A previous study showed that the quantitative amount of IL-1β is higher in the GBM tissues than in normal tissues, and that IL-1β signaling increases the transcriptional activity of HIF-1α in a Ras- and Wnt-1-dependent manner (Sharma et al., 2011a). Chronic IL-1β exposure induces COX-2 expression, which supports the self-renewal property of GSCs derived from the U87MG glioma cell line (Sharma et al., 2011b). These results indicate that the inflammatory response mediated by IL-1β can enhance the stemness property of glioma cells and modulate their ability to adjust to hypoxia. However, in the present study, we observed that IL-1β signaling activated by CD133 did not influence the proliferative and self-renewal properties of U87MG glioma cell line (Figs. 3A and 3B). Thus, it is likely that glioma cells should be exposed to additional environmental factors or cellular context to acquire GSC characteristics.

Among the DEGs upregulated by CD133 overexpression in U87MG glioma cells, CXCL3 and CXCL5 share a common chemokine receptor, CXCR2. CXCR2 is expressed on neutrophils and myeloid-derived suppressor cells (MDSCs) and functions as an inducer for the migration of these cells into the site of inflammation (Eash et al., 2010; Highfill et al., 2014). Many recent studies have showed that CXCR2 inhibition improves T cell entry and anti-PD1 therapy sensitivity in pancreatic ductal adenocarcinoma (Steele et al., 2016), and that CXCL5 regulated by the Hippo pathway can increase the infiltration of MDSCs and tumor aggressiveness in prostate cancer (Wang et al., 2016). In patients with gliomas, CXCR2 expression is gradually increased in accordance with the tumor grades (data not shown). Therefore, it is plausible that CD133 expression might render the glioma cells resistant to anti-cancer therapeutics by regulating the tumor microenvironment enriched in inflammatory cells such as neutrophils by IL-1β signaling.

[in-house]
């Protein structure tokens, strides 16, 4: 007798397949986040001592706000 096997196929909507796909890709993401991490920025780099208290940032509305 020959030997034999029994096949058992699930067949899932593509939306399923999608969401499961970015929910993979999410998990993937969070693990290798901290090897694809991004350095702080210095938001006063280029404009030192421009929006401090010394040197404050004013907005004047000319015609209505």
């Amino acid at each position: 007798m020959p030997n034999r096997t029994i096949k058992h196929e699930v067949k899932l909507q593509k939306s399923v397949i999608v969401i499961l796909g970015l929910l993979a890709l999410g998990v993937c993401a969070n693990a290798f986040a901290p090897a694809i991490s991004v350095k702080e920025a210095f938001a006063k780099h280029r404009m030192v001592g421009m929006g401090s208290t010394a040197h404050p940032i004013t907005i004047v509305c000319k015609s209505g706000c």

Supplementary data

molce-40-7-515-supple.pdf

Article information

Mol. Cells.Jul 31, 2017; 40(7): 515-522.
Published online 2017-07-21. doi:  10.14348/molcells.2017.0089
<a href="http://www.ncbi.nlm.nih.gov/pmc/pubmed?cmd=search&amp;db=PubMed&amp;term=Seon+Yong+Lee">Seon Yong Lee</a>, <a href="http://www.ncbi.nlm.nih.gov/pmc/pubmed?cmd=search&amp;db=PubMed&amp;term=Jun-Kyum+Kim">Jun-Kyum Kim</a>, <a href="http://www.ncbi.nlm.nih.gov/pmc/pubmed?cmd=search&amp;db=PubMed&amp;term=Hee-Young+Jeon">Hee-Young Jeon</a>, <a href="http://www.ncbi.nlm.nih.gov/pmc/pubmed?cmd=search&amp;db=PubMed&amp;term=Seok+Won+Ham">Seok Won Ham</a>, and <a href="http://www.ncbi.nlm.nih.gov/pmc/pubmed?cmd=search&amp;db=PubMed&amp;term=Hyunggee+Kim">Hyunggee Kim</a>
1Department of Biotechnology, College of Life Sciences and Biotechnology, Korea University, Seoul 02841, Korea
2Institute of Animal Molecular Biotechnology, Korea University, Seoul 02841, Korea
*Correspondence: hg-kim@korea.ac.kr
Received May 30, 2017; Accepted June 29, 2017.
Articles from Mol. Cells are provided here courtesy of Mol. Cells